Belarus blast, not far from leader, hurts 50

By Andrei Makhovsky

MINSK, July 4 (Reuters) - About 50 people were injured when a home-made bomb exploded in Belarus's capital early Friday at an outdoor Independence Day concert attended by long-time ruler President Alexander Lukashenko, officials said.

Lukashenko, criticised by the West for ruling the ex-Soviet state with an iron grip since the mid-1990s, reacted by moving over to check the site of the blast, his spokesman said.

"The president was not far. He reached the site of the explosion within several minutes. He did not stay long so as not to interfere with the work of the emergency services," presidential spokesman Pavel Legkiy told Reuters.

Legkiy said Lukashenko was not the target.

"This was not an attempted assassination of the president," he said, adding that the bomb was aimed at those attending the concert, held in a large park.

A police official said earlier the likely motive for the bomb was "hooliganism" -- a term commonly used by officials in former Soviet states to play down the significance of an attack.

Police initially said 40 people had been injured but the Health Ministry later raised the figure to about 50.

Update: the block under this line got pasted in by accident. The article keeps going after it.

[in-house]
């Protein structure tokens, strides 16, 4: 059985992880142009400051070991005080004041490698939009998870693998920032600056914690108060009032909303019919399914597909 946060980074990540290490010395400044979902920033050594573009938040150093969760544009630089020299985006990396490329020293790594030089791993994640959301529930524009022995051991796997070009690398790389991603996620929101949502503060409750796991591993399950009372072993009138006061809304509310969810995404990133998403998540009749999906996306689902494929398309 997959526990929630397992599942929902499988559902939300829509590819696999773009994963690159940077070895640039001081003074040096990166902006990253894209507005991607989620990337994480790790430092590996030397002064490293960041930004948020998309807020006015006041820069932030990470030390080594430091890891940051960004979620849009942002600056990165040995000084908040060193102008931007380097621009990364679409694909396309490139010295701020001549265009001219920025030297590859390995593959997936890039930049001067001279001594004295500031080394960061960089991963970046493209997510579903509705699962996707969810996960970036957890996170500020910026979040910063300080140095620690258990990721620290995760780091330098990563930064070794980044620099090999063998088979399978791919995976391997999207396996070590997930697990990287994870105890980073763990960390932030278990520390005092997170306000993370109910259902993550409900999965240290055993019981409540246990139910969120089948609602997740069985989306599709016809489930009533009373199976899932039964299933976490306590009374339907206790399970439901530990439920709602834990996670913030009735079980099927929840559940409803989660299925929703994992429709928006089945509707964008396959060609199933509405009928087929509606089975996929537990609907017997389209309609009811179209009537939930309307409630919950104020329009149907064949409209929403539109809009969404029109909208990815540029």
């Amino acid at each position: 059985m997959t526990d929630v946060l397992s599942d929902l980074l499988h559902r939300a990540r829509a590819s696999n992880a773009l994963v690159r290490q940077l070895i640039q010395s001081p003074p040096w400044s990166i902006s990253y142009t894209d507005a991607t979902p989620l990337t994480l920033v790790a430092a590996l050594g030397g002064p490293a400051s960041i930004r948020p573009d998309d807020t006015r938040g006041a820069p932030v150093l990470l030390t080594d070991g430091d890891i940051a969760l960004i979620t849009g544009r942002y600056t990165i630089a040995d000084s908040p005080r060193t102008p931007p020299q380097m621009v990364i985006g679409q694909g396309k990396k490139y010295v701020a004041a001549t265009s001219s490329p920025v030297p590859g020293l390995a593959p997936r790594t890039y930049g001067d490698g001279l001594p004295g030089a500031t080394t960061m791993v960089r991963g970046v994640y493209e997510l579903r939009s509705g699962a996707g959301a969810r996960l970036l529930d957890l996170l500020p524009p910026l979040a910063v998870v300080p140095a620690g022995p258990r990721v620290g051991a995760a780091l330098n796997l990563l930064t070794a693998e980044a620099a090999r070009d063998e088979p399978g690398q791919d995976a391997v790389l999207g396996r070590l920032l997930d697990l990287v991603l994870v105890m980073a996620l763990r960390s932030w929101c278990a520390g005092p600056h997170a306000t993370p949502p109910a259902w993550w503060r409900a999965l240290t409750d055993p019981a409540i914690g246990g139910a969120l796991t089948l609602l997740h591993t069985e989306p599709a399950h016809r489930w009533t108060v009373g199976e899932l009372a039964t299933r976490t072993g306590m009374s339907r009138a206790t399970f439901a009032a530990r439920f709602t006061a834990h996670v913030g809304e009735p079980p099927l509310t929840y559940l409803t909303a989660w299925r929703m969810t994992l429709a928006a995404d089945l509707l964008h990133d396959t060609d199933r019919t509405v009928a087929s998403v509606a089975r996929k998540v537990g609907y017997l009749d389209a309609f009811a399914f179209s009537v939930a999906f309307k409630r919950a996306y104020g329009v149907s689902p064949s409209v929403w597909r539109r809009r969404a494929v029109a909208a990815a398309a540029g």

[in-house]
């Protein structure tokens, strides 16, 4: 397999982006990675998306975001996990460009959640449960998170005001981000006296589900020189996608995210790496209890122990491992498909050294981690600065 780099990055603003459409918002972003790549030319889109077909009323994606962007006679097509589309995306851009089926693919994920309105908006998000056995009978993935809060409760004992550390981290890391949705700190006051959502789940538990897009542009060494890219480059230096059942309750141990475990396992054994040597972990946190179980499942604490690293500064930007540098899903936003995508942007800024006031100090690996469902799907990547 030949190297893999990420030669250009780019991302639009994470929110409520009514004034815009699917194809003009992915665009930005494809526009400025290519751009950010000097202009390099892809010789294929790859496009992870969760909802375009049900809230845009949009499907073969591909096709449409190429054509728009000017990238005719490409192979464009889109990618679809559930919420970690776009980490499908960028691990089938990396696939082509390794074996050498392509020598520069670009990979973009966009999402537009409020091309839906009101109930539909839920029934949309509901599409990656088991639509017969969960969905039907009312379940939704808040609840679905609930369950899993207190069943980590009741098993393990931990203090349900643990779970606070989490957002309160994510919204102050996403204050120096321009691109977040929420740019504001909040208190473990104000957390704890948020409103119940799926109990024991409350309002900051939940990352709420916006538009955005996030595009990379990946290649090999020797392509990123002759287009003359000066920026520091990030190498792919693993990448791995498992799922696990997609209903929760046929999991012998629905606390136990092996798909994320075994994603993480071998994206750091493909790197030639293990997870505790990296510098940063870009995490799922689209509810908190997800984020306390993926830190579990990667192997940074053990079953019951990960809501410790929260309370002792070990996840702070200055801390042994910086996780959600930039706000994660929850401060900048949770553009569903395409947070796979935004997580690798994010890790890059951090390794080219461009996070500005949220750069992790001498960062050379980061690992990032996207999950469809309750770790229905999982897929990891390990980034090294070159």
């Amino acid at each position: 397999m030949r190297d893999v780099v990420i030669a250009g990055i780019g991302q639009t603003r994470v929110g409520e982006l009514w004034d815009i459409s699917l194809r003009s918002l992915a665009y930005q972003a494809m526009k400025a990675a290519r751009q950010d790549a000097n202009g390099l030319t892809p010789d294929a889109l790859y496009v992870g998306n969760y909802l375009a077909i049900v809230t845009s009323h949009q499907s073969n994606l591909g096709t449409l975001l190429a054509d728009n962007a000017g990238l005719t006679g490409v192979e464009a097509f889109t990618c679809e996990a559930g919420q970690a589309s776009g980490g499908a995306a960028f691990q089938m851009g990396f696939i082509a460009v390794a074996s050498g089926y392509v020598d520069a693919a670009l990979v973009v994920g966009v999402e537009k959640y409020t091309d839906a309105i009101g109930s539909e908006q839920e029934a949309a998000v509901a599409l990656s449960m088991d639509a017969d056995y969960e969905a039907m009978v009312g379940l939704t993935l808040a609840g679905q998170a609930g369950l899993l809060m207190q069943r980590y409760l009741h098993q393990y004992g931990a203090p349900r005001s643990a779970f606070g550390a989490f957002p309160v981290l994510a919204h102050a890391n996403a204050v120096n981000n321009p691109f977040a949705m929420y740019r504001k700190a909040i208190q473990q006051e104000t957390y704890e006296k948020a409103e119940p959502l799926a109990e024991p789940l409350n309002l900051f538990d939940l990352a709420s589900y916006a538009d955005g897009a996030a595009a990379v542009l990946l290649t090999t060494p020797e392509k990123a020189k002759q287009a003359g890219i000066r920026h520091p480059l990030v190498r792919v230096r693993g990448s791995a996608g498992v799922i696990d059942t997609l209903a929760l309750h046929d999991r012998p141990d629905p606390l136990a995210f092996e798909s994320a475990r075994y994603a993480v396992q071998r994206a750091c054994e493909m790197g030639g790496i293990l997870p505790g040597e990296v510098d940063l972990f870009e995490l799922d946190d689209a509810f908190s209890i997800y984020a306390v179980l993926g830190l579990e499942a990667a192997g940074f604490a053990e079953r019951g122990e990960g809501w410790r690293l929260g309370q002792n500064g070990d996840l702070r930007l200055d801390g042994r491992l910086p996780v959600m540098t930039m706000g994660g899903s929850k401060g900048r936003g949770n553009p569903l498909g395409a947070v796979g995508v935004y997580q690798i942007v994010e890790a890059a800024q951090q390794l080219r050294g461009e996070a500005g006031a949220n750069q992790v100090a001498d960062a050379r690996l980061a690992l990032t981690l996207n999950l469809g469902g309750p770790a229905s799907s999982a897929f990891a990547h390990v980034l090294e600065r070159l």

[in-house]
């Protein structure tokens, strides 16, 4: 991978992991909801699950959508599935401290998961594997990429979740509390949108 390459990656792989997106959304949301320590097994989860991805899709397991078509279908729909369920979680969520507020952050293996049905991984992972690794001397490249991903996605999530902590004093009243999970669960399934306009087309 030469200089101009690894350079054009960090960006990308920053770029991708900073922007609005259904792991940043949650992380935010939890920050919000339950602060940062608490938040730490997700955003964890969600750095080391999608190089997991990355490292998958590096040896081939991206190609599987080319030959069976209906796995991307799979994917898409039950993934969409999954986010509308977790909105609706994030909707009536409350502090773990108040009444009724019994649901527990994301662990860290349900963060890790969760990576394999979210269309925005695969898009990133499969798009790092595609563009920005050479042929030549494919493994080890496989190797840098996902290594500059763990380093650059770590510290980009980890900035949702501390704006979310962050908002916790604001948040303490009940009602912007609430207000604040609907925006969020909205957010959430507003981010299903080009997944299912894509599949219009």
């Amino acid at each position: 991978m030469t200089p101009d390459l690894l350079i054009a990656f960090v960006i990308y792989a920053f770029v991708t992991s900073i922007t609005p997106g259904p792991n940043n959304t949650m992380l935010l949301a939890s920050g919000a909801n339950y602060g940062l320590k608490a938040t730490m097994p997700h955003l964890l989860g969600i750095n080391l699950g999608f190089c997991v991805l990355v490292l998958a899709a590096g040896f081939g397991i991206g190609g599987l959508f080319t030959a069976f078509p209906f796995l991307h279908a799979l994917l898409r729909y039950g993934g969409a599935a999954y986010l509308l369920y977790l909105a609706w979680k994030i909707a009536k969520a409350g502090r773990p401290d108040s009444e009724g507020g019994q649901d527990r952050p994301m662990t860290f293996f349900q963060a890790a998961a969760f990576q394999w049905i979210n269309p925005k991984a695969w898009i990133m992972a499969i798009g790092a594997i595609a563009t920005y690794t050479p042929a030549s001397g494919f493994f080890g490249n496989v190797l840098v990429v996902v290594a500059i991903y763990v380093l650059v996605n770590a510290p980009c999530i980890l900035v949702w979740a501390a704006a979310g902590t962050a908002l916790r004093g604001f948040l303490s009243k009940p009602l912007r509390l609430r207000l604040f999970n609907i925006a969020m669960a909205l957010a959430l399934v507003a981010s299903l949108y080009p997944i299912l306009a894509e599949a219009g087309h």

The bomb went off in a big square in Minsk shortly after midnight local time (2100 GMT), while thousands were attending the concert. A Reuters witness said the explosion left a pit 20 centimetres deep with blood spattered on the grass around it.

Another eyewitness told Reuters that he saw nuts and bolts around the area of the explosion.

"I heard a loud explosion and there was black smoke," said 28-year-old Sergey, who did not give his second name.

"People started shouting. No one stopped the concert. They just isolated the place around the explosion and emergency vehicles began coming."

The West has accused Lukashenko, a close Russian ally, of gagging independent media, quelling protests and incarcerating opponents. The European Union and the United States have banned him from entry, saying he rigged his re-election in 2006.

Lukashenko argues he has helped save Belarus from the political and economic chaos of other ex-Soviet states and remains broadly popular in the country of 10 million, wedged between Russia and Poland.

There have been no known assassination attempts against him.

In 2005, a home-made explosive device injured over 40 people in the northern city of Vitebsk.

A little known, anti-Lukashenko group calling itself the "Belarussian National Liberation Army" later claimed responsibility but no one was convicted for the attack. (Reporting by Andrei Makhovsky; writing by Sabina Zawadzki; Editing by Ibon Villelabeitia)